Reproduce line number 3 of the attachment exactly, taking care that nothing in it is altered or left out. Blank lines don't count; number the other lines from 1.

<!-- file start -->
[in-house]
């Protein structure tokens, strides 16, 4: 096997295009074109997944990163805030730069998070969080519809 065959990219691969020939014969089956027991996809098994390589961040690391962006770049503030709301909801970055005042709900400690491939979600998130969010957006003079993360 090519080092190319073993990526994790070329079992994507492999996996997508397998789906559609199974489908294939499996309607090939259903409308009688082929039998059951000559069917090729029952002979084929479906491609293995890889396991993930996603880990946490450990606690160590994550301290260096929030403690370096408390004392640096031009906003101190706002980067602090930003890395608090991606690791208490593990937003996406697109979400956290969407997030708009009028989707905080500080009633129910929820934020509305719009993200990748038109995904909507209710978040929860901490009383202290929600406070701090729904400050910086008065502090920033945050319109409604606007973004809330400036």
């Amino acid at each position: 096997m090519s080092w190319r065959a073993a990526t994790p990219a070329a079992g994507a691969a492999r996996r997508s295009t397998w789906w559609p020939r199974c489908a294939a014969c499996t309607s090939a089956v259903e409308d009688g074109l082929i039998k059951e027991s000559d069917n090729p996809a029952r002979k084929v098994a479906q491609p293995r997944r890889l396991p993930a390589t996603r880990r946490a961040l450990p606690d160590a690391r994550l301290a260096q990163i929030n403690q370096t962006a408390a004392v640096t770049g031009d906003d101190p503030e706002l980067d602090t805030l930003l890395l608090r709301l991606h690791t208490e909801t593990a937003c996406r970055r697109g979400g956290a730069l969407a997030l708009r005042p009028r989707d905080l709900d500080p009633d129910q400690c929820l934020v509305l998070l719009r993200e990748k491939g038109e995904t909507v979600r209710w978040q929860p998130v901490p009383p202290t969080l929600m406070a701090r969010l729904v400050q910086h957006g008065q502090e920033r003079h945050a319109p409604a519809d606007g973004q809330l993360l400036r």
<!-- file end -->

């Amino acid at each position: 096997m090519s080092w190319r065959a073993a990526t994790p990219a070329a079992g994507a691969a492999r996996r997508s295009t397998w789906w559609p020939r199974c489908a294939a014969c499996t309607s090939a089956v259903e409308d009688g074109l082929i039998k059951e027991s000559d069917n090729p996809a029952r002979k084929v098994a479906q491609p293995r997944r890889l396991p993930a390589t996603r880990r946490a961040l450990p606690d160590a690391r994550l301290a260096q990163i929030n403690q370096t962006a408390a004392v640096t770049g031009d906003d101190p503030e706002l980067d602090t805030l930003l890395l608090r709301l991606h690791t208490e909801t593990a937003c996406r970055r697109g979400g956290a730069l969407a997030l708009r005042p009028r989707d905080l709900d500080p009633d129910q400690c929820l934020v509305l998070l719009r993200e990748k491939g038109e995904t909507v979600r209710w978040q929860p998130v901490p009383p202290t969080l929600m406070a701090r969010l729904v400050q910086h957006g008065q502090e920033r003079h945050a319109p409604a519809d606007g973004q809330l993360l400036r």